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Plymouth Adventure

Plymouth Adventure(1952)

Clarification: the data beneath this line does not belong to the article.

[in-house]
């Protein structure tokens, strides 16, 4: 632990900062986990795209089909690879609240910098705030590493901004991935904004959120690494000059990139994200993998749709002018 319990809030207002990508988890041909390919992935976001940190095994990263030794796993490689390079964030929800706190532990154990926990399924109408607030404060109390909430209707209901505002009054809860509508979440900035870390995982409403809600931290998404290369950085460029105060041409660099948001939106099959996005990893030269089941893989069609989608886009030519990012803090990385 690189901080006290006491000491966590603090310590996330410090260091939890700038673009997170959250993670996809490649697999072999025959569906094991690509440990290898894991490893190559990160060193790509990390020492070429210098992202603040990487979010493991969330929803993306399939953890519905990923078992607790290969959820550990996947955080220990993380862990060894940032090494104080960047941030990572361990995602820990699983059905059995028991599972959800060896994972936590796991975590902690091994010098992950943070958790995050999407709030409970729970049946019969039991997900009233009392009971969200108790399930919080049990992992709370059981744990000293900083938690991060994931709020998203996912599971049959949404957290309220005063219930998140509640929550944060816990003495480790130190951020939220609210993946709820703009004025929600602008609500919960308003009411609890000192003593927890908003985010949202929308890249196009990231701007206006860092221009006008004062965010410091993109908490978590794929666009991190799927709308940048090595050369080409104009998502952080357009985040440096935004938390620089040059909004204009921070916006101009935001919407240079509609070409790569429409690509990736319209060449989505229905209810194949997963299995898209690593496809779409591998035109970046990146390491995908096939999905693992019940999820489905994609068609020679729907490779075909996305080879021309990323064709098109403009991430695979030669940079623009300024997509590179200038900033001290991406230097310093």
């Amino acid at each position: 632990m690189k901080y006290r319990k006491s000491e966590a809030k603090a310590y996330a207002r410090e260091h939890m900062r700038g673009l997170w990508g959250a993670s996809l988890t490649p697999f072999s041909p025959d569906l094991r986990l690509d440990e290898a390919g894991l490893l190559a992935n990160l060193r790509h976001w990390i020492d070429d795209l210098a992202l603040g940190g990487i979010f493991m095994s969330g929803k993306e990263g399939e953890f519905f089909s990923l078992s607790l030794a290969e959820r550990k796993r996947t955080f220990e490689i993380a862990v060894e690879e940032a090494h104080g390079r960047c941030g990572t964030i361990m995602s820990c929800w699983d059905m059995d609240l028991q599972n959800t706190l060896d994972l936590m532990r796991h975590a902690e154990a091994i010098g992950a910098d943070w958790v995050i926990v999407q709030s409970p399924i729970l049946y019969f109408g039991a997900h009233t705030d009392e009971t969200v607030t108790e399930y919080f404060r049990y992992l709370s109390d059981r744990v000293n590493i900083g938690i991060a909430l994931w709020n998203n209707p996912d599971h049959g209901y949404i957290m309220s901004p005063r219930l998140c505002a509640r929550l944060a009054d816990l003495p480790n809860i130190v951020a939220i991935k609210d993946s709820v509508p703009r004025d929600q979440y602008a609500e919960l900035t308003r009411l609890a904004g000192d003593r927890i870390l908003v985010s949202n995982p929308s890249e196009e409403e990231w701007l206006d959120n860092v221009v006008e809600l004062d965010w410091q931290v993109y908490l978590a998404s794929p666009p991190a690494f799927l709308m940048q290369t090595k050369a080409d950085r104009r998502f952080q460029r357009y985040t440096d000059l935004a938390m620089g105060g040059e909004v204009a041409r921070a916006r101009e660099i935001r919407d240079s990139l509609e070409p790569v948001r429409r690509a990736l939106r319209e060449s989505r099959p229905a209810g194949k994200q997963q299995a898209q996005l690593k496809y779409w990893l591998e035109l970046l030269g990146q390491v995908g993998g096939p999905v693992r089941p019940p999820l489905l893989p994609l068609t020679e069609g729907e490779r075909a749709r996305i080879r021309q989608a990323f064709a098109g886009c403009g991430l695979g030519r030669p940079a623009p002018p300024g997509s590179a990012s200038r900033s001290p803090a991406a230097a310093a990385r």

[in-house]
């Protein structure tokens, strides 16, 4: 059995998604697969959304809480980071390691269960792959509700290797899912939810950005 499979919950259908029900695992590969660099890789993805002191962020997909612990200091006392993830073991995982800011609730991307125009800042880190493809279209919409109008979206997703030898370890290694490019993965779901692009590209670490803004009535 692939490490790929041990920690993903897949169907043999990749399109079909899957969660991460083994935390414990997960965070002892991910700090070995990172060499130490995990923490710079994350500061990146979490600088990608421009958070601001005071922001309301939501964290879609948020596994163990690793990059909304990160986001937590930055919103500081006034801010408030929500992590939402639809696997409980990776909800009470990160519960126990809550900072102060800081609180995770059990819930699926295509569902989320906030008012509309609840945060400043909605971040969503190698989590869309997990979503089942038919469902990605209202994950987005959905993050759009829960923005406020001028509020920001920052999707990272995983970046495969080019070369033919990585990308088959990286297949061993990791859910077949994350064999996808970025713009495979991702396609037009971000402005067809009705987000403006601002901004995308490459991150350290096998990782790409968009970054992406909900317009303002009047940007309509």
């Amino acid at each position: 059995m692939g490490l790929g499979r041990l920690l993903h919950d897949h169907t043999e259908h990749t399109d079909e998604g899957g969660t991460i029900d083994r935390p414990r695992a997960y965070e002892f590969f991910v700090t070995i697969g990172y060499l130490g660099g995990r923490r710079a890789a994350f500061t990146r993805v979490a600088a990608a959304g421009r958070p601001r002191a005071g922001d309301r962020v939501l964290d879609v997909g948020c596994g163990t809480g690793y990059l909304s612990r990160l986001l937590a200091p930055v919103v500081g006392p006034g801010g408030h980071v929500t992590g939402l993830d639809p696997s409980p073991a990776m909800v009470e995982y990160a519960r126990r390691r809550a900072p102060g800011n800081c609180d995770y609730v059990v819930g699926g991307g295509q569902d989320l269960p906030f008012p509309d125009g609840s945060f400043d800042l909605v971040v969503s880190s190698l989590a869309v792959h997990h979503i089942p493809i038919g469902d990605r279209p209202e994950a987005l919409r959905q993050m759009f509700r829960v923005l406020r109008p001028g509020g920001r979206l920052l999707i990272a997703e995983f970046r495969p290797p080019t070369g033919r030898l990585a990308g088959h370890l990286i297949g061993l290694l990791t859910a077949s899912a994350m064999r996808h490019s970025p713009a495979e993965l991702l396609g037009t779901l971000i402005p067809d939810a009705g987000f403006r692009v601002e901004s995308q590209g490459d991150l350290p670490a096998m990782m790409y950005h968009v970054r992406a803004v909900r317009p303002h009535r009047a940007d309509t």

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In August 1620, a group of religious Englishmen known as the pilgrims wait on a Southampton dock to sail to America. Their trip has been financed by Virginia investors, who plan to make a compact with the voyagers to work five days a week for the Virginia company and two days for themselves. Although not a pilgrim himself, young carpenter John Alden is eager for adventure and signs on for the voyage, as do several others. The captain of the ship, called The Mayflower , is Christopher Jones, a cynic, who takes payment from Mr. Weston of the Virginia company to change the ship's course to New England but not tell the passengers. Once onboard, John finds himself quartered with William Brewster, the fugitive leader of the pilgrims, but does not tell the authorities. Just before the Mayflower sets sail, Weston reveals that terms of the compact have been changed and the settlers will need to work seven days a week for the company. When the passengers refuse to sign, Jones realizes that Weston had planned this and had secretly been buying the bankrupt New England company in the hope that the hardworking pilgrims would make it profitable. Because the voyage has already been paid for, Jones agrees to keep his passengers. The night before sailing, Jones gets drunk in a local tavern and when he comes back onboard, encounters Dorothy Bradford, the pretty, younger wife of William Bradford. Attracted to Dorothy, Jones tries to force himself on her, but her screams summon Bradford. The next morning, August 6th, the Mayflower and its companion ship, the Speedwell set sail. Young William Button happily says that he will be the first to see the new world, a vow written down by Gilbert Winslow, who chronicles the voyage. By August 15th, the Speedwell is on the verge of sinking and Jones determines that both ships must return to England. Although the passengers concur, Jones is irritated that Bradford has insisted that the passengers vote on the issue. In Plymouth, eighteen of the Mayflower passengers decide to remain in England, and the rest vote to allow those on the Speedwell to sail with them, despite Jones's warnings of danger and short rations. After setting sail again, the Mayflower encounters dry weather, and water is limited. When John helps fellow passenger Priscilla Mullins obtain some fresh water for washing, she then passes it around, and eventually Dorothy tosses it overboard. First mate Coppin sees this and drags her to Jones, who reveals how low the water supply is, but says that there is always water for a friend of the captain. Insulted, Dorothy rushes back to her cabin, where Bradford brusquely tells her not to interact with the sailors. Soon the weather turns cold and William, among others, comes down with lung fever. A large storm hits, and the passengers are terrified. When a woman mistakenly reports that her son is on deck, Bradford goes to find him and falls into the water, but is saved by Jones and Gilbert. As the storm rages, the mast falls and one of the timbers beneath the deck breaks. The ship is only saved from foundering when John suggests that they use a large printing press in the cargo hold to hoist the ceiling. The press works and for the first time, Jones smiles. After the storm passes, Dorothy goes to Jones to thank him for saving her husband. He sends her away, but notices that before leaving, she gently touches his jacket. By October, the voyage has taken its toll on the passengers, many of whom have come down with fever or scurvy. Rations and firewood are dangerously low as the cold increases. One night, Dorothy approaches Jones on deck. He admits his longing for her, but she merely says that she has discovered his secret, that he has a heart. On Wednesday, November 8th, the sixty-fourth day of their voyage, one of the dogs on the ship finds a dead land bird. Some of the passengers bring William on deck, but as he looks out, he collapses and dies. After he is buried at sea, land is finally sighted. Although the passengers think that they have reached Virginia, crewman Greene tells them that it is New England, but assumes that they will stay only a few days before sailing on. When Bradford and the other leaders go to see Jones, he tells them that they will be staying in New England. Bradford, who guessed that their arrival in New England was not accidental, tells Jones that they have decided to stay because it is less tied to England than the Virginia colony, and says that the colonists have far greater inner strength than Jones. Bradford then suggests a new compact to the other passengers, one that will unite them in the new world. Some of the men, led by Bradford, go ashore in the area they call New Plymouth. Before leaving the ship, Bradford tells Dorothy that everything that has happened on the ship will be forgotten, then reveals how much she means to him. Later, Dorothy goes to Jones's cabin to ask him to stay instead of taking the ship back to England as planned. He asks her to return with him, and they kiss, but she says that it is wrong to leave her husband. Jones counters that it is equally wrong to stay and think of another man, after which a troubled Dorothy goes on deck. Three days later, the men return, and Bradford is told by Brewster that Dorothy went over the side and drowned. After showing his contempt for Bradford, Jones goes to his cabin and sobs. When Coppin comes to the cabin to demand they sail back to England, Jones fights him and orders his crew to return to their posts. In early April, the fifty-six colonists who lived through the winter are thriving, with houses built and crops planted. Jones, who has become a trusted friend, is bid farewell by the grateful colonists, and he thanks them for teaching him about the human spirit. Prior to sailing, Jones admits to Bradford, with whom he has become close, that he loved Dorothy, but says that she never betrayed her husband. As the Mayflower sets sail, it fires a salute.